[cifs-protocol] [REG:116022413751567 ] Response to SVHDX_OPEN_DEVICE_CONTEXT[_V2] when shared VHDX is not supported

Bryan Burgin bburgin at microsoft.com
Thu Feb 25 20:54:56 UTC 2016

These are all good points.  The client shouldn't send a context it doesn't need, but it is.  If you would like, I can issue a bug against the call and follow up on that front.  From the server perspective: the AAPL case, as is true with the SVHDX_OPEN_DEVICE_CONTEXT prior to 3.0.2 when it was unknown, the server will ignore the context nor will it return the reply context structure and the client needs to cope with that.  However, a client prior to 3.0.2 wouldn't send a create with the RSVD context, either.  Re " Clients need to cope with the absence of reply blobs to create context they asked for in an appropriate manner", what happens probably depends on what is requested next.  If it's a tunneled SCSI request, let's say, it may be too late to do something graceful.  In the user scenarios you cited (backup, creating a VHDX, etc.), CONTEXT_[V1|V2].OriginatorFlags will be 0x00000004: SVHDX_ORIGINATOR_VHDMP "Shared virtual disk file to be opened in underlying object store" (contrasted against 0x00000001 SVHDX_ORIGINATOR_PVHDPARSER "Shared virtual disk file to be opened as a virtual SCSI disk device").  It may be worth considering only ignoring the context, if that's what you propose to do, only in that case.  However, per the spec, we believe that you should be either supporting the context (and RSVD) or failing the Create.

-----Original Message-----
From: Jeremy Allison [mailto:jra at samba.org] 
Sent: Thursday, February 25, 2016 11:14 AM
To: Bryan Burgin <bburgin at microsoft.com>
Cc: Uri Simchoni <uri at samba.org>; cifs-protocol at lists.samba.org; MSSolve Case Email <casemail at microsoft.com>; jra at samba.org
Subject: Re: [cifs-protocol] [REG:116022413751567 ] Response to SVHDX_OPEN_DEVICE_CONTEXT[_V2] when shared VHDX is not supported

On Thu, Feb 25, 2016 at 06:55:19PM +0000, Bryan Burgin wrote:
> It would be helpful to consider "the client" as more than a single 
> entity and instead as layers that are isolated.  At the SMB2 layer, 
> we're just plumbing.  Some application higher up plumbed down a 
> CreateFile that has a CreateContext that it faithfully sends it across 
> the wire.  Why it did so and what else it might be expecting cannot be 
> known to us, so we cannot know if there is behavior it is expecting on 
> the server endpoint based on stuff it sent in a particular context.  
> That discussion is in a purely generalized scope.  Drilling into this 
> particular context there may be some opportunities to make 
> assumptions, but even in that, we should be careful.  The right way to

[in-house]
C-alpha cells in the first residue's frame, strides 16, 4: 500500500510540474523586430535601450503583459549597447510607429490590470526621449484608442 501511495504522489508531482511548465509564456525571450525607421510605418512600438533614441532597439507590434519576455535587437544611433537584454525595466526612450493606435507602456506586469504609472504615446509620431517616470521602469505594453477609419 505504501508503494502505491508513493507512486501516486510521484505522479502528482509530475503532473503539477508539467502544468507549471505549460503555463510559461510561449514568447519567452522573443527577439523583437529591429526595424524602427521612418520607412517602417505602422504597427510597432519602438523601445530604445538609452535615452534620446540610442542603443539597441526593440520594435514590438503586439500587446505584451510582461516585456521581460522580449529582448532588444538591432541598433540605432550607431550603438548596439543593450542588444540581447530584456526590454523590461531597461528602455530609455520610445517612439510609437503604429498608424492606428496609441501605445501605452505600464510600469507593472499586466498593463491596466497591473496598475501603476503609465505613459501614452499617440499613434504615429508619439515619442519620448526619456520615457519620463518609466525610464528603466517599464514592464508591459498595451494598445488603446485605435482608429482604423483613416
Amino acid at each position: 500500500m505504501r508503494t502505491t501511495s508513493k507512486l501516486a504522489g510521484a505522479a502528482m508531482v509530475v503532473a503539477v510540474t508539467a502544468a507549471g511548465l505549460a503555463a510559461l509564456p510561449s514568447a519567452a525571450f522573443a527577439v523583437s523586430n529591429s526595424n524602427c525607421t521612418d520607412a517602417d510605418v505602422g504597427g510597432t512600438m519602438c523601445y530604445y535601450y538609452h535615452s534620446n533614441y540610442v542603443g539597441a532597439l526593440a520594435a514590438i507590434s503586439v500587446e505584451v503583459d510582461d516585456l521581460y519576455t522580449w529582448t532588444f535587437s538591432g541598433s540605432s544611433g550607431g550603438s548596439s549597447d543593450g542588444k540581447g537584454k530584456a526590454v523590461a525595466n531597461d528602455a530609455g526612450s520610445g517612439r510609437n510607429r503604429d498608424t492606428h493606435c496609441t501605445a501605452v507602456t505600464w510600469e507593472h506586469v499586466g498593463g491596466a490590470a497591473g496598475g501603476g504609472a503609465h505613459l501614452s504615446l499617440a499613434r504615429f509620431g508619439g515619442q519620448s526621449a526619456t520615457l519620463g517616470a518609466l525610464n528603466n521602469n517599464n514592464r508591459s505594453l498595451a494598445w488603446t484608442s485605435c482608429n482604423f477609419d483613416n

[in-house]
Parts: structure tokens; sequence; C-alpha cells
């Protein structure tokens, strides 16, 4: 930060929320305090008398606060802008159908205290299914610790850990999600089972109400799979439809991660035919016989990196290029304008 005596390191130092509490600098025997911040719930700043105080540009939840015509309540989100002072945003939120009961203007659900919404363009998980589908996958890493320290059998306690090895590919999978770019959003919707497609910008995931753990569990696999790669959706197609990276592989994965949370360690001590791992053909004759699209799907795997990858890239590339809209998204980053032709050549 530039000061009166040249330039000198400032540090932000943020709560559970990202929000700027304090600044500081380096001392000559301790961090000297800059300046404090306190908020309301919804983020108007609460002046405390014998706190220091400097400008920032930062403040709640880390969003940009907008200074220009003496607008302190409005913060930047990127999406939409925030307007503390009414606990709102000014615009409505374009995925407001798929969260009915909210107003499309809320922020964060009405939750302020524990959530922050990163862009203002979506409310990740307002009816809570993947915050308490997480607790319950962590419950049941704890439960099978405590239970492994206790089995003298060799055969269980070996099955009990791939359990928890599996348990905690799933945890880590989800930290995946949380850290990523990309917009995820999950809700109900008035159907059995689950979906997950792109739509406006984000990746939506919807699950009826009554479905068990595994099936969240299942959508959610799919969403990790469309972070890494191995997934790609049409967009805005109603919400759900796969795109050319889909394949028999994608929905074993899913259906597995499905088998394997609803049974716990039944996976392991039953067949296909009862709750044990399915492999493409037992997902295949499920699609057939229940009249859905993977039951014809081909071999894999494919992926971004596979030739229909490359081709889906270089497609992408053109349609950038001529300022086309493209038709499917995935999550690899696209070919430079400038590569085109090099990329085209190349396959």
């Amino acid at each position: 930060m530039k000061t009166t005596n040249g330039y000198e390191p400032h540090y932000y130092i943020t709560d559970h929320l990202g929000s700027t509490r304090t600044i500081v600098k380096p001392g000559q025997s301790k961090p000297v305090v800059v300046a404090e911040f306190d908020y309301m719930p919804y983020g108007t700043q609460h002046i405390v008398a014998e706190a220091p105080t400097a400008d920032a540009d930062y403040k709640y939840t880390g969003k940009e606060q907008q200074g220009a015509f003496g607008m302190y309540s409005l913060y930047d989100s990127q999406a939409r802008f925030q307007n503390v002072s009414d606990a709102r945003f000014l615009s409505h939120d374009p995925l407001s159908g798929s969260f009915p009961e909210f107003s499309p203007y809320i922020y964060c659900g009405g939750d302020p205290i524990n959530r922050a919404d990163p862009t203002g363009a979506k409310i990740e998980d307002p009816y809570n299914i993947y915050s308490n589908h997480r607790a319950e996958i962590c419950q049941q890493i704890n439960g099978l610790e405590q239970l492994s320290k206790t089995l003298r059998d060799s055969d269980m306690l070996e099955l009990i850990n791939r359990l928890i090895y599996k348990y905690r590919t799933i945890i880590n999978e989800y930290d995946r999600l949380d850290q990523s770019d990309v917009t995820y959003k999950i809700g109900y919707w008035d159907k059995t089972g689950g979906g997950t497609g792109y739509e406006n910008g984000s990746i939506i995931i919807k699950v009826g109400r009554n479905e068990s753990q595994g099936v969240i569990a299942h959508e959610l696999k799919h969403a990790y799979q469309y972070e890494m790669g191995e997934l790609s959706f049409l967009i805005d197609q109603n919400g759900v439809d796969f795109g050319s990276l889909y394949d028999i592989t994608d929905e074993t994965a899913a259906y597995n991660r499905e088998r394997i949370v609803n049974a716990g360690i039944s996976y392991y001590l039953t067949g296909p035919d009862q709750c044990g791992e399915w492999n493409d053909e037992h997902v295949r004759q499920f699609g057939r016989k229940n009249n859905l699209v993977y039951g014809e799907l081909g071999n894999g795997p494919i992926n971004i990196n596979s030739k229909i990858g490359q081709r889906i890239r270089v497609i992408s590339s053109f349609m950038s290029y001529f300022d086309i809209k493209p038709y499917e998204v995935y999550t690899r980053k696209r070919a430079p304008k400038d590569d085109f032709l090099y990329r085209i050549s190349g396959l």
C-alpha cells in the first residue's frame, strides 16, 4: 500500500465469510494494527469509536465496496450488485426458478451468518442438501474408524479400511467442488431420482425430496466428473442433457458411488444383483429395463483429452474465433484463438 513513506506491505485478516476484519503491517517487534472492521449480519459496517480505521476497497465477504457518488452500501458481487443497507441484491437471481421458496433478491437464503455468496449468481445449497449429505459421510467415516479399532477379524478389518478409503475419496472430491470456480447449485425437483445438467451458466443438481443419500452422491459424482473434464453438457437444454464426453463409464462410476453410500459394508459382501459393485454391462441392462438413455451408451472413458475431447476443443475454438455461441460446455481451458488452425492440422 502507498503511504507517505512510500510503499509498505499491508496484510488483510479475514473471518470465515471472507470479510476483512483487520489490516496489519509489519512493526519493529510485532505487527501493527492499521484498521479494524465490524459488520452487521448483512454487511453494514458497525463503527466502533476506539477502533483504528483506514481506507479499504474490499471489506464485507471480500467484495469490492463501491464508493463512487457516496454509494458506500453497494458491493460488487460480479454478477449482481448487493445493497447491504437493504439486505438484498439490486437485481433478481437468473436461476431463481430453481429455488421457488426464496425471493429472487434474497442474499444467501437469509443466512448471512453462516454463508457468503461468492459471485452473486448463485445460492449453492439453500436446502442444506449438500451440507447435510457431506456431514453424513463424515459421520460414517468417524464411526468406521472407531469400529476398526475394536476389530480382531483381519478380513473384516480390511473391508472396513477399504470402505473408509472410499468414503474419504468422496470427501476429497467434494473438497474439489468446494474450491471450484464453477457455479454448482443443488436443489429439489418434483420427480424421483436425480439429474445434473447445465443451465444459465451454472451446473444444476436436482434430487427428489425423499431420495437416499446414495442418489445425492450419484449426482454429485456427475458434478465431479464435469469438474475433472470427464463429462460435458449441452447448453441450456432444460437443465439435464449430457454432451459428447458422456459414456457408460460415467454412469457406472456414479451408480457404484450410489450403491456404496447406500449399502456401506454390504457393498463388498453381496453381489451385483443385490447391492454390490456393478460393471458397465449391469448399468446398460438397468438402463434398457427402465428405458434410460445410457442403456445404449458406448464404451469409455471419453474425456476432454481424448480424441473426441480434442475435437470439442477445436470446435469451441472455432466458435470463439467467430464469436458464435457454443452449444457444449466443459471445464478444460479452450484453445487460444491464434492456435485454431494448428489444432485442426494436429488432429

> resolve this, from my viewpoint, is to have application layers only 
> add this context if it really needs the server to behave differently 
> because of its existence of the context and to exclude the context 
> when that doesn't matter.
> In some cases (i.e., it expects to open the VHDX in shared mode and do 
> SCSI tunneled requests) it may very much care.
> In other situations, it may not care at all.  I'm suggesting that 
> doing a blanket ignore may cause unintended consequences now or later 
> that should cause us some pause now.  Possibly, adding a bit more 
> intelligence than a blanket action to always ignore.  I have a few 
> ideas that I'm letting percolate.

The problem is the server doesn't know "the client"
as stack intentions.

We only know they asked for something we don't support (yet).

Now if we had no way of telling the client we weren't giving them what they asked for I'd agree with you - returning an error would be the only way for the server to cope.

But we *do* tell the client we're not implementing this - by not returning the reply blob to the given create context we're informing the client they didn't get the feature they wanted.

Sure - they client should only add the context if it needs the server to use it - but the client should also cope appropriately with the lack of the reply context.

Essentially, the additional create contexts in
SMB2 allow an ioctl blob to be tunnelled through a create.

As we (smbd) don't know if the underlying Samba VFS that's loaded on the share supports this additional context or not, all we should do is pass the in-blobs down to the VFS module, and then return the out-blobs returned. The underlying smbd VFS should decide if it must fail the create based on the in-blob contents.

tl;dr. Clients need to cope with the absense of reply blobs to create context they asked for in an appropriate manner.



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